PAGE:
From Creativity to Exclusivity: The German Government's Bad Deal for Article 17

The implementation process of Article 17 (formerly Article 13) of the controversial Copyright Directive into national laws is in full swing, and it does not look good for users’ rights and freedoms. Several EU states have failed to present balanced copyright implementation proposals, ignoring the concerns off EFF, other civil society organizations, and experts that only strong user safeguards can help preventing Article 17 from turning tech companies and online services operators into copyright police.

A glimpse of hope was presented by the German government in a recent discussion paper. While the draft proposal fails to prevent the use of upload filters to monitor all user uploads and assess them against the information provided by rightsholders, it showed creativity by giving users the option of pre-flagging uploads as “authorized” (online by default) and by setting out exceptions for everyday uses. Remedies against abusive removal requests by self-proclaimed rightsholders were another positive feature of the discussion draft.

Inflexible Rules in Favor of Press Publishers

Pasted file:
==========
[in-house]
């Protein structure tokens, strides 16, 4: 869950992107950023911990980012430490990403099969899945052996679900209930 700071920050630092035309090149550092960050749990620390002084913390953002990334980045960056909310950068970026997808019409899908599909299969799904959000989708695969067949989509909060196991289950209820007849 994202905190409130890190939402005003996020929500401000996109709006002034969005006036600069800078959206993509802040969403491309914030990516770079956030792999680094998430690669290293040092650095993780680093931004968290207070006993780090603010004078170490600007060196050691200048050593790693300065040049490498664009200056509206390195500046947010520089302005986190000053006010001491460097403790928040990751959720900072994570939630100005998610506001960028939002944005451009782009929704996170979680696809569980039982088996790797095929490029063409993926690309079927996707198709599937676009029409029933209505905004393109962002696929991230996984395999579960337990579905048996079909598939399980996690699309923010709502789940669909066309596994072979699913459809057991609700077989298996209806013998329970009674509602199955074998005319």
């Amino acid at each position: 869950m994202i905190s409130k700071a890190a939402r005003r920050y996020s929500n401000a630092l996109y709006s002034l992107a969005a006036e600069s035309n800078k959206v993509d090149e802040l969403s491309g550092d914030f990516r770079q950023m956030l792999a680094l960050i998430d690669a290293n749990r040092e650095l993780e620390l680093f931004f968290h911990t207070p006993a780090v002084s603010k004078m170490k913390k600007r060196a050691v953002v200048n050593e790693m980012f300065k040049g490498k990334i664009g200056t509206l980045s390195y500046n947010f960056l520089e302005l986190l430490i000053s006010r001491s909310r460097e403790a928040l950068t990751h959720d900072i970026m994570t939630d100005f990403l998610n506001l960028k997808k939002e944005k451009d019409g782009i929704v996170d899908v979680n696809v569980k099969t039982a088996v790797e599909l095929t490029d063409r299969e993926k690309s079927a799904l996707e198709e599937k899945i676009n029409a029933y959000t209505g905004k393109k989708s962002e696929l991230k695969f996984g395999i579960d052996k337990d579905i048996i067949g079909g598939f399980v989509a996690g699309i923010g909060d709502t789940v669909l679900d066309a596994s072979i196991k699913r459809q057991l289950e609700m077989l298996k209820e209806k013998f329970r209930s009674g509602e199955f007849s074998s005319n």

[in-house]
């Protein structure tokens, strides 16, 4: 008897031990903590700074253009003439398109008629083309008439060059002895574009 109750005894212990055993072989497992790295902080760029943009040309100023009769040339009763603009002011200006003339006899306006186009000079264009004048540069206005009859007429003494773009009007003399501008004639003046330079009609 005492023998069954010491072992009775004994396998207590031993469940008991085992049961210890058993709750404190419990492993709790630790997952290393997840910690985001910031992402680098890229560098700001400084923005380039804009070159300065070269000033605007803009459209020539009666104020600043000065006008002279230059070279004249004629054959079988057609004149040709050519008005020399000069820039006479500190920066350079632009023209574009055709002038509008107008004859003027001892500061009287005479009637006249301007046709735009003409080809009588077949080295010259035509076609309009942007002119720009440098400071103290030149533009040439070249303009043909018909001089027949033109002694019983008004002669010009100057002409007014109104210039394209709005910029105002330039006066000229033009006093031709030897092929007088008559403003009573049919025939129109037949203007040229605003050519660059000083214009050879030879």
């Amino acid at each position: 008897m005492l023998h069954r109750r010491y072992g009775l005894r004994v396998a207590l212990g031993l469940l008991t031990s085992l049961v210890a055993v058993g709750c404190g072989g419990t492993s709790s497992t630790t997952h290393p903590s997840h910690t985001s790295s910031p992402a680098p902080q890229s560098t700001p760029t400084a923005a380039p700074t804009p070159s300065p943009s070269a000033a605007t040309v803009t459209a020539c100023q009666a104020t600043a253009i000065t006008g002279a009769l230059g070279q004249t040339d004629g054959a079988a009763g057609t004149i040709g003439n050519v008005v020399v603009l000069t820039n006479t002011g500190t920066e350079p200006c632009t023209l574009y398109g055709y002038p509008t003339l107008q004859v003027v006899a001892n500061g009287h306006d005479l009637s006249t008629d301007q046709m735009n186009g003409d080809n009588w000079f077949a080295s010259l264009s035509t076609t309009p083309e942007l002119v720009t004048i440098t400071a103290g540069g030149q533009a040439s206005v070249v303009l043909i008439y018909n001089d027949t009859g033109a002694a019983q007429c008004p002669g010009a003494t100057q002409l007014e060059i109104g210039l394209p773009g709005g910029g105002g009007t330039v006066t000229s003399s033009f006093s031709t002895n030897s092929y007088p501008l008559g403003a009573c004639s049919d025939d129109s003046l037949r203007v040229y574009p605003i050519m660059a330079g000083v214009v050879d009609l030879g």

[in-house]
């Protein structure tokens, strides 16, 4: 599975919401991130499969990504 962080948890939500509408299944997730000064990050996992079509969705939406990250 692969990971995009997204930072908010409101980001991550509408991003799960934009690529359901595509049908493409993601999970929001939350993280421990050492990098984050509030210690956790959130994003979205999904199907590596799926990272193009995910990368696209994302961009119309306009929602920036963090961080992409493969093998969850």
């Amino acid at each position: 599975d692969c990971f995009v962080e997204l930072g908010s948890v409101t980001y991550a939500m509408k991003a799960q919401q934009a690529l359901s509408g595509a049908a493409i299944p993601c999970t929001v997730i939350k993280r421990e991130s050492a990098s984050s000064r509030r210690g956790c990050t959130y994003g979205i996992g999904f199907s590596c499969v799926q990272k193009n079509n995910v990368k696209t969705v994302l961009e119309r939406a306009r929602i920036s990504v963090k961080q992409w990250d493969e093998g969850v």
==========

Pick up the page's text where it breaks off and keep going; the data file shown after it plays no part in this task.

However, the recently adopted copyright implementation proposal by the German Federal Cabinet has abandoned the focus on user rights in favor of inflexible rules that only benefit press publishers. Instead of opting for broad and fair statutory authorization for non-commercial minor uses, the German government suggests trivial carve-outs for “uses presumably authorized by law,” which are not supposed to be blocked automatically by online platforms. However, the criteria for such uses are narrow and out of touch with reality. For example, the limit for minor use of text is 160 characters.

By comparison, the maximum length of a tweet is 280 characters, which is barely enough substance for a proper quote. As those uses are only presumably authorized, they can still be disputed by rightsholders and blocked at a later stage if they infringe copyright. However, this did not prevent the German government from putting a price tag on such communication as service providers will have to pay the author an “appropriate remuneration.” There are other problematic elements in the proposal, such as the plan to limit the use of parodies to uses that are “justified by the specific purpose”—so better be careful about being too playful.

The German Parliament Can Improve the Bill

It’s now up to the German Parliament to decide whether to be more interested in the concerns of press publishers or in the erosion of user rights and freedoms. EFF will continue to reach out to Members of Parliament to help them make the right decision.

Source: From Creativity to Exclusivity: The German Government's Bad Deal for Article 17